Preliminary Mathematics

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Vectors and Matrices in Quantum Computing

In this section we revise properties of matrices and vectors. We use informal definitions for the purposes of this site, so some of the statements in this section are true only for the scenarios we encounter in quantum computing and not for mathematics in general.


Orthonormal Bases

Two vectors are orthogonal if their inner product is zero. A vector is normalised if its magnitude is one. Orthonormal vectors are both orthogonal and normalised. In quantum computing we use the orthonormal basis vectors |0⟩ and |1⟩ to represent the off and on states of our qubits:

These are not the only bases we will come across. The other most common 2D basis in quantum computing is made from the vectors |+⟩ & |-⟩:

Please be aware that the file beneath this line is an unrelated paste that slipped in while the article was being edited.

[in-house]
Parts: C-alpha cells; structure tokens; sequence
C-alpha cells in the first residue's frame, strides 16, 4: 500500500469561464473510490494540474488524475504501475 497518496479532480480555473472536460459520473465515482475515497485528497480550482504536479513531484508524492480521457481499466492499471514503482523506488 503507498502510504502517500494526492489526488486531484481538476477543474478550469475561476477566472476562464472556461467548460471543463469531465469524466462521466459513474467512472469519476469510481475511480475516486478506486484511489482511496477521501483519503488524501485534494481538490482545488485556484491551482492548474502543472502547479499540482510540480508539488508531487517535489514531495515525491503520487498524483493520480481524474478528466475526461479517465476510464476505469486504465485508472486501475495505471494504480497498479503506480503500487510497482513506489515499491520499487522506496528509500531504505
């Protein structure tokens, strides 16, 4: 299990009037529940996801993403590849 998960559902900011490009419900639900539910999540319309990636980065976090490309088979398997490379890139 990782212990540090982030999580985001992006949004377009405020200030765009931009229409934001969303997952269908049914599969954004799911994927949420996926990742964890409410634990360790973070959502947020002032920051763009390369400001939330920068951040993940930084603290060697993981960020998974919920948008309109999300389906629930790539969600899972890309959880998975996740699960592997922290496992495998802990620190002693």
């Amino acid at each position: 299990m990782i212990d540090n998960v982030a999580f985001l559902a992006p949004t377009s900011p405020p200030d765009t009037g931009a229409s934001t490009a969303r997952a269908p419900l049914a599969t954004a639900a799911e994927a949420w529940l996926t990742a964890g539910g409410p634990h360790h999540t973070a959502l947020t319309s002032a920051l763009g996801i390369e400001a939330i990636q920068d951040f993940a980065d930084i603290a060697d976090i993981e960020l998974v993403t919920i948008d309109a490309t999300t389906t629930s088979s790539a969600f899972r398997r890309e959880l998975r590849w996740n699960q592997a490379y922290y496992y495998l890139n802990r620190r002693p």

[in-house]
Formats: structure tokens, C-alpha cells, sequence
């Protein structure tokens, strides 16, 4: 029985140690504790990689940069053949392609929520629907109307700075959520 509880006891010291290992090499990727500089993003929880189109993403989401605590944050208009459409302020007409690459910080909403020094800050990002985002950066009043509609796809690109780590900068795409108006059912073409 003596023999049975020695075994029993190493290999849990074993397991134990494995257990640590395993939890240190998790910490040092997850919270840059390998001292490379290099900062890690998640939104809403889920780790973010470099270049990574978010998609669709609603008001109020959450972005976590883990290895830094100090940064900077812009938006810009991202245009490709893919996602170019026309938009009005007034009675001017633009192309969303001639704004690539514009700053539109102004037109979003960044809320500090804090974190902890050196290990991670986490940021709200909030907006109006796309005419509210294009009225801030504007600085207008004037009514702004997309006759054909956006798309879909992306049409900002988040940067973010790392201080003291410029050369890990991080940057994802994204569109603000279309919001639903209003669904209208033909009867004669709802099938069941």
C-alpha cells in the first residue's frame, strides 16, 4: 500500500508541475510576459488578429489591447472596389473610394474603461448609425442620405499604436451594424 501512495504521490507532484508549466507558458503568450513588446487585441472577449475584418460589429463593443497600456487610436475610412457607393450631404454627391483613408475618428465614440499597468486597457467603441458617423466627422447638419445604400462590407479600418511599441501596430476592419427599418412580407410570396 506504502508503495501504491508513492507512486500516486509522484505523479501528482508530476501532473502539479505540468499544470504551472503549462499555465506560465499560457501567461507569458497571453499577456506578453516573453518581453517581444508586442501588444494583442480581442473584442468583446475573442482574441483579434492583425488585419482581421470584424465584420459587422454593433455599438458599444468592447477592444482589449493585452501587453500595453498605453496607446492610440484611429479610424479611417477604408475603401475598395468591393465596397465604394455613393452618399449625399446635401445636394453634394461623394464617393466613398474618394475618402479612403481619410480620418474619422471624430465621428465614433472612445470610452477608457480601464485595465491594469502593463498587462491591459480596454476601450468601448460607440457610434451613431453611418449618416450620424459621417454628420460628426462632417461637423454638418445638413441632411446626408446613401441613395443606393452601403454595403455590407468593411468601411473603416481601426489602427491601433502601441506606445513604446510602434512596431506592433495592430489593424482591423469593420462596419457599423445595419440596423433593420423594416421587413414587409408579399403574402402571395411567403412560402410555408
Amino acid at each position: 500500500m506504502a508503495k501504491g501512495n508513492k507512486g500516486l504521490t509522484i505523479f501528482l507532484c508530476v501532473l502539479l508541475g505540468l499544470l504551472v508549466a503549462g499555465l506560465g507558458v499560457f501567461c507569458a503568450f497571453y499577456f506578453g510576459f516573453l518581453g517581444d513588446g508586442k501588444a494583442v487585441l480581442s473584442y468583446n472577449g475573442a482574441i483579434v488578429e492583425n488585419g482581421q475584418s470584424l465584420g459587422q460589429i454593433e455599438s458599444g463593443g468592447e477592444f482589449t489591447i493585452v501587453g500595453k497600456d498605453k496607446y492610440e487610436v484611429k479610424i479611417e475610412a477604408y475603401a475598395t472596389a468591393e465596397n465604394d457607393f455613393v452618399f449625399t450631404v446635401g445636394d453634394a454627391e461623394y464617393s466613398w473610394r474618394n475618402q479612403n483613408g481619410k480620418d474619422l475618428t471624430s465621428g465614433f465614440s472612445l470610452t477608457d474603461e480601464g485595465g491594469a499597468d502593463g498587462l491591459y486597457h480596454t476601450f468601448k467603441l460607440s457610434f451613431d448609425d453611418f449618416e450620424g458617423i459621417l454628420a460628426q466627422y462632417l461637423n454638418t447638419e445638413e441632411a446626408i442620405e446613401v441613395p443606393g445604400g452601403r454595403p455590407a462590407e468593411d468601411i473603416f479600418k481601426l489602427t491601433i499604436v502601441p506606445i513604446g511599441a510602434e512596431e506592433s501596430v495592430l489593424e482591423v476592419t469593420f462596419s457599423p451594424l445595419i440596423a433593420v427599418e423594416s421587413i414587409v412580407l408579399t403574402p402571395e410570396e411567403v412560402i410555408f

We can also write these in terms of |0⟩ and |1⟩, and we can easily see what their inner products will give:

There is also the basis made from |↻⟩ and |↺⟩, although this is less commonly used:

The Conjugate Transpose

The conjugate transpose, also known as the Hermitian transpose, means taking the transpose of the matrix and complex conjugate of each element. In quantum computing we denote the conjugate transpose with a dagger (†):

Unitary Matrices

A matrix is unitary if it’s conjugate transpose is its inverse:

We can see that any matrix formed from the product of two unitary matrices is also unitary:

Hermitian Matrices

A Hermitian matrix is a matrix that is equal to its conjugate transpose:

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